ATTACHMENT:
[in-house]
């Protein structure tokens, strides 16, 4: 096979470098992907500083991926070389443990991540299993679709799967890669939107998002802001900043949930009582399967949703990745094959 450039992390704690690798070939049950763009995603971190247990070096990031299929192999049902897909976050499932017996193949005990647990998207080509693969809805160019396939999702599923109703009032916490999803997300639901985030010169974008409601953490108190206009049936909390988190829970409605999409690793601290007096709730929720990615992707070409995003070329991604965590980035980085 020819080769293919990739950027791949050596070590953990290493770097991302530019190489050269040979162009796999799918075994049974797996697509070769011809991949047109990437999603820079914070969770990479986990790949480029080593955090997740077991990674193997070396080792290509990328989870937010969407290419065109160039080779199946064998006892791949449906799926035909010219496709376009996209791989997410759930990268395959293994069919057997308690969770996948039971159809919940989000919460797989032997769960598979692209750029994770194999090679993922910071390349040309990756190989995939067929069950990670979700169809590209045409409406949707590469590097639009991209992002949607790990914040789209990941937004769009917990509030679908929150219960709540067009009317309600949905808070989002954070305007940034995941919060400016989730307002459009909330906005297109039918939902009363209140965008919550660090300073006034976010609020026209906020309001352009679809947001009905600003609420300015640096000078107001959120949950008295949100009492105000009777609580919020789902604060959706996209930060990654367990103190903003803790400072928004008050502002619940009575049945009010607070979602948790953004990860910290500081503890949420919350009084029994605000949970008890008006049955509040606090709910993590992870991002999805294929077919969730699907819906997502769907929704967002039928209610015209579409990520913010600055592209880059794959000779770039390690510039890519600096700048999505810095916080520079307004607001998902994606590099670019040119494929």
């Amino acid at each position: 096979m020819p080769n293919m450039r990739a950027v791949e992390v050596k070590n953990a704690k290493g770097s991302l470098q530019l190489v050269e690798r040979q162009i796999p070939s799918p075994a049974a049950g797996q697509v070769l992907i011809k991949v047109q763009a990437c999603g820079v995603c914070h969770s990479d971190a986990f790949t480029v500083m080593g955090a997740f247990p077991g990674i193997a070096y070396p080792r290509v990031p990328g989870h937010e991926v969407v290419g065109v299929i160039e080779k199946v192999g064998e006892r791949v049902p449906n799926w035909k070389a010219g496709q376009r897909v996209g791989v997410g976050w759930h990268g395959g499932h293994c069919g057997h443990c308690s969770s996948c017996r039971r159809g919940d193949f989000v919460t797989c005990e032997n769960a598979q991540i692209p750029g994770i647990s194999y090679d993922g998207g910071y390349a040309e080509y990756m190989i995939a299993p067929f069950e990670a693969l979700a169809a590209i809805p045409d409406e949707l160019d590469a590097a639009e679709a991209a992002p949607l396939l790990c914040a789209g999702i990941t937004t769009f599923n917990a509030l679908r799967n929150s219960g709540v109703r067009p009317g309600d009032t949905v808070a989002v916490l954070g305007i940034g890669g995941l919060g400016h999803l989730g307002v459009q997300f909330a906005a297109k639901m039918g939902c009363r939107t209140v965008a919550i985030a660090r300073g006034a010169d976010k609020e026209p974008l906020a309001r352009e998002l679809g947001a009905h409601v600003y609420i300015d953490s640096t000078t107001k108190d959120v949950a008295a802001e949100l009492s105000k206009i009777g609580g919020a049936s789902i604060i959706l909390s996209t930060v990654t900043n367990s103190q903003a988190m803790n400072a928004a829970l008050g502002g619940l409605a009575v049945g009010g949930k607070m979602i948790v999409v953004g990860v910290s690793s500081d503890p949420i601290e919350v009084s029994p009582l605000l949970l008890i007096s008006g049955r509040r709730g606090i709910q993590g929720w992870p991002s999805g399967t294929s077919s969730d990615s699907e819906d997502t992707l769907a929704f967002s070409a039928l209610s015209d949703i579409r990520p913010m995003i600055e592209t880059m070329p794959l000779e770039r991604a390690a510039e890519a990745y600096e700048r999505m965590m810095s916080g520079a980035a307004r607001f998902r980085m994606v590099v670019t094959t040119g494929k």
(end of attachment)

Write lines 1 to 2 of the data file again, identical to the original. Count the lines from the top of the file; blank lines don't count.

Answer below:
[in-house]
């Protein structure tokens, strides 16, 4: 096979470098992907500083991926070389443990991540299993679709799967890669939107998002802001900043949930009582399967949703990745094959 450039992390704690690798070939049950763009995603971190247990070096990031299929192999049902897909976050499932017996193949005990647990998207080509693969809805160019396939999702599923109703009032916490999803997300639901985030010169974008409601953490108190206009049936909390988190829970409605999409690793601290007096709730929720990615992707070409995003070329991604965590980035980085 020819080769293919990739950027791949050596070590953990290493770097991302530019190489050269040979162009796999799918075994049974797996697509070769011809991949047109990437999603820079914070969770990479986990790949480029080593955090997740077991990674193997070396080792290509990328989870937010969407290419065109160039080779199946064998006892791949449906799926035909010219496709376009996209791989997410759930990268395959293994069919057997308690969770996948039971159809919940989000919460797989032997769960598979692209750029994770194999090679993922910071390349040309990756190989995939067929069950990670979700169809590209045409409406949707590469590097639009991209992002949607790990914040789209990941937004769009917990509030679908929150219960709540067009009317309600949905808070989002954070305007940034995941919060400016989730307002459009909330906005297109039918939902009363209140965008919550660090300073006034976010609020026209906020309001352009679809947001009905600003609420300015640096000078107001959120949950008295949100009492105000009777609580919020789902604060959706996209930060990654367990103190903003803790400072928004008050502002619940009575049945009010607070979602948790953004990860910290500081503890949420919350009084029994605000949970008890008006049955509040606090709910993590992870991002999805294929077919969730699907819906997502769907929704967002039928209610015209579409990520913010600055592209880059794959000779770039390690510039890519600096700048999505810095916080520079307004607001998902994606590099670019040119494929």